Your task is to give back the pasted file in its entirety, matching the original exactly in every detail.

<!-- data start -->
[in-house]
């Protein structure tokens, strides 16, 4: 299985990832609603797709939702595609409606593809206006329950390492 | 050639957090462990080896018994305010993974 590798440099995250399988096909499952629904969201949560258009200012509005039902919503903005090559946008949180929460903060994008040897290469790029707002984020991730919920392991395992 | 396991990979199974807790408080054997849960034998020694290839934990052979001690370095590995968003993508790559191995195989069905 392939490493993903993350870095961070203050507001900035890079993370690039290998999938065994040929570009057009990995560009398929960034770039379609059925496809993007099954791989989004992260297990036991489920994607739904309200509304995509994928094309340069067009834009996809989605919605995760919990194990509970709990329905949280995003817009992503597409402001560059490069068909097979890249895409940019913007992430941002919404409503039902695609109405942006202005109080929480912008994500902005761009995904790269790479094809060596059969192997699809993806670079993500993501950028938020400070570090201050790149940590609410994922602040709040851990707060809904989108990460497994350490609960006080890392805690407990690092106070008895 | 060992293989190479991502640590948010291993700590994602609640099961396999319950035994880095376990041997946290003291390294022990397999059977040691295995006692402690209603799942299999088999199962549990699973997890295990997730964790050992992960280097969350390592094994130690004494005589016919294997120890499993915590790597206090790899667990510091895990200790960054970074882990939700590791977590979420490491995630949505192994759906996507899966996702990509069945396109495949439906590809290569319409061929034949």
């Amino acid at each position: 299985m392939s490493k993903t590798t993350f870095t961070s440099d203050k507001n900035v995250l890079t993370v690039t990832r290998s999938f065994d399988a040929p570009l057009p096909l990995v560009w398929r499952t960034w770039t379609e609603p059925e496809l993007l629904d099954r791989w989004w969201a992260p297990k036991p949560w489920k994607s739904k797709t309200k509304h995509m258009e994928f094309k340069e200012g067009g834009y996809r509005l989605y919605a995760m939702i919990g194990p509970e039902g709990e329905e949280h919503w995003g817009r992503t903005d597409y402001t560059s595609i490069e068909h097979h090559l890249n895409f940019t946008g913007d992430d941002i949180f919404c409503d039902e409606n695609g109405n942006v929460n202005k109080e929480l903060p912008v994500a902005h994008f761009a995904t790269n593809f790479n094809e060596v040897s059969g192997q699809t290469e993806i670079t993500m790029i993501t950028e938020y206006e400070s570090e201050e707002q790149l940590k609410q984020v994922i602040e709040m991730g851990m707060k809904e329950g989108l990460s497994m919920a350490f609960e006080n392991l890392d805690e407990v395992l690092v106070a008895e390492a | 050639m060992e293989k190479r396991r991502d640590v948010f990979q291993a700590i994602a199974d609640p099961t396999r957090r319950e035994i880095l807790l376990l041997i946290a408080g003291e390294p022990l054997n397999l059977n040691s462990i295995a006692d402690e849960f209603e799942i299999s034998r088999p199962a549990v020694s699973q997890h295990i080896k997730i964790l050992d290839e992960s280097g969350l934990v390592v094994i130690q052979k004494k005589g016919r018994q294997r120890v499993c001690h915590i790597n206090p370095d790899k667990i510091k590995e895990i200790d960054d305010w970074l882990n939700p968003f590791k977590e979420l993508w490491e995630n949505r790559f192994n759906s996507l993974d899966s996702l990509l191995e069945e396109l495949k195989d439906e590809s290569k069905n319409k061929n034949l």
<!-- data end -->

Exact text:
[in-house]
């Protein structure tokens, strides 16, 4: 299985990832609603797709939702595609409606593809206006329950390492 | 050639957090462990080896018994305010993974 590798440099995250399988096909499952629904969201949560258009200012509005039902919503903005090559946008949180929460903060994008040897290469790029707002984020991730919920392991395992 | 396991990979199974807790408080054997849960034998020694290839934990052979001690370095590995968003993508790559191995195989069905 392939490493993903993350870095961070203050507001900035890079993370690039290998999938065994040929570009057009990995560009398929960034770039379609059925496809993007099954791989989004992260297990036991489920994607739904309200509304995509994928094309340069067009834009996809989605919605995760919990194990509970709990329905949280995003817009992503597409402001560059490069068909097979890249895409940019913007992430941002919404409503039902695609109405942006202005109080929480912008994500902005761009995904790269790479094809060596059969192997699809993806670079993500993501950028938020400070570090201050790149940590609410994922602040709040851990707060809904989108990460497994350490609960006080890392805690407990690092106070008895 | 060992293989190479991502640590948010291993700590994602609640099961396999319950035994880095376990041997946290003291390294022990397999059977040691295995006692402690209603799942299999088999199962549990699973997890295990997730964790050992992960280097969350390592094994130690004494005589016919294997120890499993915590790597206090790899667990510091895990200790960054970074882990939700590791977590979420490491995630949505192994759906996507899966996702990509069945396109495949439906590809290569319409061929034949």
């Amino acid at each position: 299985m392939s490493k993903t590798t993350f870095t961070s440099d203050k507001n900035v995250l890079t993370v690039t990832r290998s999938f065994d399988a040929p570009l057009p096909l990995v560009w398929r499952t960034w770039t379609e609603p059925e496809l993007l629904d099954r791989w989004w969201a992260p297990k036991p949560w489920k994607s739904k797709t309200k509304h995509m258009e994928f094309k340069e200012g067009g834009y996809r509005l989605y919605a995760m939702i919990g194990p509970e039902g709990e329905e949280h919503w995003g817009r992503t903005d597409y402001t560059s595609i490069e068909h097979h090559l890249n895409f940019t946008g913007d992430d941002i949180f919404c409503d039902e409606n695609g109405n942006v929460n202005k109080e929480l903060p912008v994500a902005h994008f761009a995904t790269n593809f790479n094809e060596v040897s059969g192997q699809t290469e993806i670079t993500m790029i993501t950028e938020y206006e400070s570090e201050e707002q790149l940590k609410q984020v994922i602040e709040m991730g851990m707060k809904e329950g989108l990460s497994m919920a350490f609960e006080n392991l890392d805690e407990v395992l690092v106070a008895e390492a | 050639m060992e293989k190479r396991r991502d640590v948010f990979q291993a700590i994602a199974d609640p099961t396999r957090r319950e035994i880095l807790l376990l041997i946290a408080g003291e390294p022990l054997n397999l059977n040691s462990i295995a006692d402690e849960f209603e799942i299999s034998r088999p199962a549990v020694s699973q997890h295990i080896k997730i964790l050992d290839e992960s280097g969350l934990v390592v094994i130690q052979k004494k005589g016919r018994q294997r120890v499993c001690h915590i790597n206090p370095d790899k667990i510091k590995e895990i200790d960054d305010w970074l882990n939700p968003f590791k977590e979420l993508w490491e995630n949505r790559f192994n759906s996507l993974d899966s996702l990509l191995e069945e396109l495949k195989d439906e590809s290569k069905n319409k061929n034949l």